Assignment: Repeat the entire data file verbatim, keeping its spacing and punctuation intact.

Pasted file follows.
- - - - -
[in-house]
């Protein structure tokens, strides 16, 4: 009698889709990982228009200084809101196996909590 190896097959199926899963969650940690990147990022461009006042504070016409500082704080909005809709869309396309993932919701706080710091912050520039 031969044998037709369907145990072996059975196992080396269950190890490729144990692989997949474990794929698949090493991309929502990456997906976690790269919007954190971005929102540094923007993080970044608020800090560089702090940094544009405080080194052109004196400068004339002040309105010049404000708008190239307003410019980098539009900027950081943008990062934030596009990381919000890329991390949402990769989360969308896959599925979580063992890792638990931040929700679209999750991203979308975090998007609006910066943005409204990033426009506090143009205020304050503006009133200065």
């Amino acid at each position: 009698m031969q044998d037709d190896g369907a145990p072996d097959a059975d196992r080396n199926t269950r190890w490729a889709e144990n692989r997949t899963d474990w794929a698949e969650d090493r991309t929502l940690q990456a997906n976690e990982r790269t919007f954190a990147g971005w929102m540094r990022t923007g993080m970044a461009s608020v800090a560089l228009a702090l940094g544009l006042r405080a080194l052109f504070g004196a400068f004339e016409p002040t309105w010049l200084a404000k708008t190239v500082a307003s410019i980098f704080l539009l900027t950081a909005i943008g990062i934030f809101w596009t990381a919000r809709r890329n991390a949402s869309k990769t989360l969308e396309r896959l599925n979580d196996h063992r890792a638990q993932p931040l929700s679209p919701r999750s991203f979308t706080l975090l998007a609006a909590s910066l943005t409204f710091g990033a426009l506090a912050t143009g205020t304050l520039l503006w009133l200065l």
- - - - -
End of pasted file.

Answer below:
[in-house]
């Protein structure tokens, strides 16, 4: 009698889709990982228009200084809101196996909590 190896097959199926899963969650940690990147990022461009006042504070016409500082704080909005809709869309396309993932919701706080710091912050520039 031969044998037709369907145990072996059975196992080396269950190890490729144990692989997949474990794929698949090493991309929502990456997906976690790269919007954190971005929102540094923007993080970044608020800090560089702090940094544009405080080194052109004196400068004339002040309105010049404000708008190239307003410019980098539009900027950081943008990062934030596009990381919000890329991390949402990769989360969308896959599925979580063992890792638990931040929700679209999750991203979308975090998007609006910066943005409204990033426009506090143009205020304050503006009133200065």
């Amino acid at each position: 009698m031969q044998d037709d190896g369907a145990p072996d097959a059975d196992r080396n199926t269950r190890w490729a889709e144990n692989r997949t899963d474990w794929a698949e969650d090493r991309t929502l940690q990456a997906n976690e990982r790269t919007f954190a990147g971005w929102m540094r990022t923007g993080m970044a461009s608020v800090a560089l228009a702090l940094g544009l006042r405080a080194l052109f504070g004196a400068f004339e016409p002040t309105w010049l200084a404000k708008t190239v500082a307003s410019i980098f704080l539009l900027t950081a909005i943008g990062i934030f809101w596009t990381a919000r809709r890329n991390a949402s869309k990769t989360l969308e396309r896959l599925n979580d196996h063992r890792a638990q993932p931040l929700s679209p919701r999750s991203f979308t706080l975090l998007a609006a909590s910066l943005t409204f710091g990033a426009l506090a912050t143009g205020t304050l520039l503006w009133l200065l």